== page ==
The Financial Industry Regulatory Authority (FINRA) was formed on August 6, 2007 to combine the regulatory resources of the New York Stock Exchange (NYSE) and National Association of Securities Dealers (NASD). FINRA is charged with the responsibility to resolve disputes between public investors, member firms and firm employees. FINRA is subject to oversight by the Securities Exchange Commission (SEC). FINRA establishes rules and regulations for the standards of care required for the handling of customer accounts. Brokerage firms and its financial advisors are required to submit themselves to binding arbitration as a way of resolving disputes the firms have with customers of theirs. The FINRA arbitration dispute resolution process is designed to protect investors from brokerage firms and its financial advisor misconduct, known as sales practice violations which results in investment losses.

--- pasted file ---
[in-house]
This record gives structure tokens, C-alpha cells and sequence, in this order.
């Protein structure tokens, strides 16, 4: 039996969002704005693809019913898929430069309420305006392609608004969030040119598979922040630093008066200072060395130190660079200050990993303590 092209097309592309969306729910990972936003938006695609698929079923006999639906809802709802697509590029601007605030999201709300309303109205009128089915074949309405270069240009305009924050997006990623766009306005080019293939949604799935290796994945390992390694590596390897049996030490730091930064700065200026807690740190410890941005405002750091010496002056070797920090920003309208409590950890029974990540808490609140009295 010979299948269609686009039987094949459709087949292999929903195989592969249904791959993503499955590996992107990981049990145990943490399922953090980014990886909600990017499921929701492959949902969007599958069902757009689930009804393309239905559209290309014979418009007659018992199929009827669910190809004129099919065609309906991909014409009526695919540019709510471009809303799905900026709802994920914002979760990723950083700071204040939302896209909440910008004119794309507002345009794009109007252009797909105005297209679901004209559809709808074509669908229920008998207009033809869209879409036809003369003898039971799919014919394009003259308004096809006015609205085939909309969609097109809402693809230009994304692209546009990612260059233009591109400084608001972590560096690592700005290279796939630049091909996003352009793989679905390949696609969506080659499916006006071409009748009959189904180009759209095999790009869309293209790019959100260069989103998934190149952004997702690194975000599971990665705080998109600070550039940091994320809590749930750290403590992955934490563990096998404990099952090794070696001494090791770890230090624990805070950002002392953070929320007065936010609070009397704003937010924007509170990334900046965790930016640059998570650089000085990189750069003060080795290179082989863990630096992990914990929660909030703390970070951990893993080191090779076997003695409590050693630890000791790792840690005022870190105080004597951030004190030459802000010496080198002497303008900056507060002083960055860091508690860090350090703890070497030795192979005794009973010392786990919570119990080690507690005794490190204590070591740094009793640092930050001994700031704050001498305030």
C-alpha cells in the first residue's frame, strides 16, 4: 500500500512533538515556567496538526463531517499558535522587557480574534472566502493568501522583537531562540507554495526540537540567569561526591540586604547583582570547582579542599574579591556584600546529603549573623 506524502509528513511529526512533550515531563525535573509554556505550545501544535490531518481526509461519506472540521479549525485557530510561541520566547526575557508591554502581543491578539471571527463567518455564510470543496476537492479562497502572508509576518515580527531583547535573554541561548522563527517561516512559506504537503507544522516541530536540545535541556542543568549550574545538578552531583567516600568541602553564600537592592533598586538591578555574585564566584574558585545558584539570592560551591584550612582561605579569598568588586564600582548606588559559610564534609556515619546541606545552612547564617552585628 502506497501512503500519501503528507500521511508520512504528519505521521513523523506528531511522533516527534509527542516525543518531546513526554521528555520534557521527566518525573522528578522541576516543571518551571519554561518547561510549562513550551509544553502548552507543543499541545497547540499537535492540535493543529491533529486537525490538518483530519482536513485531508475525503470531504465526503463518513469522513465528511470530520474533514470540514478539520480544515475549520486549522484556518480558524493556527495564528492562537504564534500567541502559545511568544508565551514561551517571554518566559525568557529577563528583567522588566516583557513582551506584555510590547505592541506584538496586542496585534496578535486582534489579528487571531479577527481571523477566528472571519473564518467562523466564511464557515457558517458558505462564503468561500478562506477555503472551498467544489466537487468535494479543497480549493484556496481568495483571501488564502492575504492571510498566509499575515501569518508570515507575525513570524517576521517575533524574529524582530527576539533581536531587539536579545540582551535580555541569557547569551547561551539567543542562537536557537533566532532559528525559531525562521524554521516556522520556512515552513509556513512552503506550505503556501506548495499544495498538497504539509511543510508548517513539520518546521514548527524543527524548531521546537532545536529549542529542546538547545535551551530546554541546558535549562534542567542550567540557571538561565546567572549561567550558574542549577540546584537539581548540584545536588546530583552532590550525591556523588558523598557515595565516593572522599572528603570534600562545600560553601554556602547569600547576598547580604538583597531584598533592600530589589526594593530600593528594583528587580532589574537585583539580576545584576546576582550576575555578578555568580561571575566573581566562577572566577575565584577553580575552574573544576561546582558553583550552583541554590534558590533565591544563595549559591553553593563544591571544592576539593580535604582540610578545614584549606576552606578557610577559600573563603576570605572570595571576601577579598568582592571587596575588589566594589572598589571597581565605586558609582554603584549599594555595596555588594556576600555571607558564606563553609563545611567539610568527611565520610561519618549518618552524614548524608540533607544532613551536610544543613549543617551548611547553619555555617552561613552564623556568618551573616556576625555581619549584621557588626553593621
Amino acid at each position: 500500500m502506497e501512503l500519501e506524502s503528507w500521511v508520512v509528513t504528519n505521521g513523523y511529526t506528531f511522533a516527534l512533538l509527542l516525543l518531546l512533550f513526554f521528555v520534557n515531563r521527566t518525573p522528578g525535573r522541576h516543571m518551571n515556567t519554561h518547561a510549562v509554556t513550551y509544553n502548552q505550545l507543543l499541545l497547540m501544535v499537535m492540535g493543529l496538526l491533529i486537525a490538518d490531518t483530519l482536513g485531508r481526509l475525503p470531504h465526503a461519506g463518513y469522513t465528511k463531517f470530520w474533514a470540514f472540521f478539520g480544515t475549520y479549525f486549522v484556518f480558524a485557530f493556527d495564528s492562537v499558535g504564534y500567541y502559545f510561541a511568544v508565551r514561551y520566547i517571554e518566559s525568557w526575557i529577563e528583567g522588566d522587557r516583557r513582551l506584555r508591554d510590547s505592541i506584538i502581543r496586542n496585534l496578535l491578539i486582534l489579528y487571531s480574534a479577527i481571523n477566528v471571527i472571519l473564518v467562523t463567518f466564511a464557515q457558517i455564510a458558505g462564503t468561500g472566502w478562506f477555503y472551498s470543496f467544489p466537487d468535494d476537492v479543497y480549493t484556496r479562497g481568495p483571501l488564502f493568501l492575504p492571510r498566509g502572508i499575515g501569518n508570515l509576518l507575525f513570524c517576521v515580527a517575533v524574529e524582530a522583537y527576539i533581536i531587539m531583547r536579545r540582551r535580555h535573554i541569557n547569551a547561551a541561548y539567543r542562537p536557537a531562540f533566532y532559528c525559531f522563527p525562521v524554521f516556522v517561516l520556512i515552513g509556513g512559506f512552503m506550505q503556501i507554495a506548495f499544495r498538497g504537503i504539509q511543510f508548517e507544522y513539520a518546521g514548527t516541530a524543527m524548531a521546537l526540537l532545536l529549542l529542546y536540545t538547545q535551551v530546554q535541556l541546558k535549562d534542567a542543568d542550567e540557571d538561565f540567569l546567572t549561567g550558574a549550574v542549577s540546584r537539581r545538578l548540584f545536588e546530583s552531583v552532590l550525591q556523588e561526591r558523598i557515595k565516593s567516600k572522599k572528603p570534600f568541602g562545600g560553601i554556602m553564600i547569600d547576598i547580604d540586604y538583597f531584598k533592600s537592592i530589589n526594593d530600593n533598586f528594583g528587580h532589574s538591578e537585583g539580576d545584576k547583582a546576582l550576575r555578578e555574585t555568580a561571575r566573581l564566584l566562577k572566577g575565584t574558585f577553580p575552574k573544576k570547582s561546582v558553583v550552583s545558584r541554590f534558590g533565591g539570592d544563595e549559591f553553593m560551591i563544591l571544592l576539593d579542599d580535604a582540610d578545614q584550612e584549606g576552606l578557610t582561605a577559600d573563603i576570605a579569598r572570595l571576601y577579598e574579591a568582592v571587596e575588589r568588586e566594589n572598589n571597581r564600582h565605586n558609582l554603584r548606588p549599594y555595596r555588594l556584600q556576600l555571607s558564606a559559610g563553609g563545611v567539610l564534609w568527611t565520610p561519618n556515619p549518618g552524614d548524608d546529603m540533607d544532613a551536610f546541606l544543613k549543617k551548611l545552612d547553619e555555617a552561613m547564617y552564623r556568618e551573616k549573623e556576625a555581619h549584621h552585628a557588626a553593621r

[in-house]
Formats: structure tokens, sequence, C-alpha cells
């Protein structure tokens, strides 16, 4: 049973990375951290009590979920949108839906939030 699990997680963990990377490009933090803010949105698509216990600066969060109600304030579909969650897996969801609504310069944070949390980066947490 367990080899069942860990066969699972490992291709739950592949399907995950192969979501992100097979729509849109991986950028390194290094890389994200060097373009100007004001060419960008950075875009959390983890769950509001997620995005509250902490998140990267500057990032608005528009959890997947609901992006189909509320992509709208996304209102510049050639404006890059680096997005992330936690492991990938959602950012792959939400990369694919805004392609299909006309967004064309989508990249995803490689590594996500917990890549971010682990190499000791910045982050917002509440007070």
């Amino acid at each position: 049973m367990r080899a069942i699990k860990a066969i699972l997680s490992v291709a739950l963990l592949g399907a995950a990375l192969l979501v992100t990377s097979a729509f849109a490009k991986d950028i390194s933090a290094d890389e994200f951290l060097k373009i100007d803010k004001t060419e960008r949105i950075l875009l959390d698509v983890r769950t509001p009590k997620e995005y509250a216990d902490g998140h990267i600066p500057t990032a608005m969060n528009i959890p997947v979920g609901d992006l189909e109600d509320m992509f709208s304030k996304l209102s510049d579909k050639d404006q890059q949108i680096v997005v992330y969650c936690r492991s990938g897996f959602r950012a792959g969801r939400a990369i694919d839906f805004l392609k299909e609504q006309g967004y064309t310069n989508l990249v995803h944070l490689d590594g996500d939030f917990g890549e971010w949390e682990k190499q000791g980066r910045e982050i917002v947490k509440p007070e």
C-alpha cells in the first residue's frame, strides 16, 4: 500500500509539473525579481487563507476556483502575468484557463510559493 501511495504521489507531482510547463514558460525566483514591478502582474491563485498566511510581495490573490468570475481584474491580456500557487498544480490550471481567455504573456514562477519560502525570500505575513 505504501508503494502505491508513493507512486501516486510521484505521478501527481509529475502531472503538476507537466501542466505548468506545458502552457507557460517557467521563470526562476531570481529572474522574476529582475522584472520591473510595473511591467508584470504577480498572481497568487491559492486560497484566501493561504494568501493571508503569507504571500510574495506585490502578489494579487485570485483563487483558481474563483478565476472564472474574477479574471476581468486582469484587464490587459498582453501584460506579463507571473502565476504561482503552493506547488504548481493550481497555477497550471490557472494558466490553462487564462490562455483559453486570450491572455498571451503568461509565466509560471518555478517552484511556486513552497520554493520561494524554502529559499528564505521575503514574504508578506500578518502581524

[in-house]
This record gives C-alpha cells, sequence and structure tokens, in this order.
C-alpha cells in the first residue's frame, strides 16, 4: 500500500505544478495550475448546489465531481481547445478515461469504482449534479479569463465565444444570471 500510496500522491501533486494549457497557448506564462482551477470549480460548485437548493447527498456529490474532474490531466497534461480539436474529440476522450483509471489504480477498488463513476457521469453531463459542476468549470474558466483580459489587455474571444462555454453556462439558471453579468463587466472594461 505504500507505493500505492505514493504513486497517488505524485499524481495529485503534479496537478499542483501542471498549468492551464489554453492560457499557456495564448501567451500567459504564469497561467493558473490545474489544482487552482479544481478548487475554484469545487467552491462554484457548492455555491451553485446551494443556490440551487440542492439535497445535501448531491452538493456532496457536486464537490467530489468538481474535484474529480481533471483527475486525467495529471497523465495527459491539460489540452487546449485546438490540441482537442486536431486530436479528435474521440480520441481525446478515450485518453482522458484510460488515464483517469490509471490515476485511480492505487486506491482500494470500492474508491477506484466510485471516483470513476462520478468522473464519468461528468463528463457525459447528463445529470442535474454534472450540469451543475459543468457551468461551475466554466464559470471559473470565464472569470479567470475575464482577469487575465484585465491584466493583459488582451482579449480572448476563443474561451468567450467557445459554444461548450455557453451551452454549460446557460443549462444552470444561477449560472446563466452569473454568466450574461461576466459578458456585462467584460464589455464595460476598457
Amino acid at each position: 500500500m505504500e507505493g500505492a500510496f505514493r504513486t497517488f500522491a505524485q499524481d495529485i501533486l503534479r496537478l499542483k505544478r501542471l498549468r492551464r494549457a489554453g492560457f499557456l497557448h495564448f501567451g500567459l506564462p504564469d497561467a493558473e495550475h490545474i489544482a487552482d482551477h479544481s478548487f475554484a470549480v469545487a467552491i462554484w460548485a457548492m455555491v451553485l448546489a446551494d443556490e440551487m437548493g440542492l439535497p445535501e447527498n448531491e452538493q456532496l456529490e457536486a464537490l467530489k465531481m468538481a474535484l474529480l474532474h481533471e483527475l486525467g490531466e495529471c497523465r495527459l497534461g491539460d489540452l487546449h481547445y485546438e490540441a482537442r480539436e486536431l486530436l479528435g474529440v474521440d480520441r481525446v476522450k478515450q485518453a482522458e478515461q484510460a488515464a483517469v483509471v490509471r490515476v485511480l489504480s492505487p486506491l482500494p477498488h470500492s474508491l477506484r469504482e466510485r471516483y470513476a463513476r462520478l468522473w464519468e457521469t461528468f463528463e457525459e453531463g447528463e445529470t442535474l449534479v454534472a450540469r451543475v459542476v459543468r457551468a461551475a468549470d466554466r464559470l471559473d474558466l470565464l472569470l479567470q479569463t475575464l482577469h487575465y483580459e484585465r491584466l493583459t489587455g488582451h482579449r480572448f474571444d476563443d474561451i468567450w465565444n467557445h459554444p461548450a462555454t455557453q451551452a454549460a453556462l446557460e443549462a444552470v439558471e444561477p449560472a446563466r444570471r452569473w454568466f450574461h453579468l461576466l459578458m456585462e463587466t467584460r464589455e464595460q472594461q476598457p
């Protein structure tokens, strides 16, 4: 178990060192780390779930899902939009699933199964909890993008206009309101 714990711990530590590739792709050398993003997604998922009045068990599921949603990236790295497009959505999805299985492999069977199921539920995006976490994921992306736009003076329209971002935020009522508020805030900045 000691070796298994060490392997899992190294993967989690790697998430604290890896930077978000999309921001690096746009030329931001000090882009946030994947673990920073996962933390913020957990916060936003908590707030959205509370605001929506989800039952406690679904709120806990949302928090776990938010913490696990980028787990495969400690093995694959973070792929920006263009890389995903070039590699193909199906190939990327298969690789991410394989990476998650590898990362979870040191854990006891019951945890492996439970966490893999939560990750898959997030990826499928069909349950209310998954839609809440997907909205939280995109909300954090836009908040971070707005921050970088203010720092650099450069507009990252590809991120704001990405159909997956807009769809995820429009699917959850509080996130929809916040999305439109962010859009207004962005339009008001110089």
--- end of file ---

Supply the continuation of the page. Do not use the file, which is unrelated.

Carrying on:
Failure of brokerage firms and its financial advisors to comply with FINRA sales practice rules and regulations may result in a legal cause of action for the recovery of investment losses. Brokerage firms and financial advisor misconduct can be classified according to various types of activities which may result in a legal cause of action against them. The FINRA sales practice violations are often classified according to the following types of misconduct.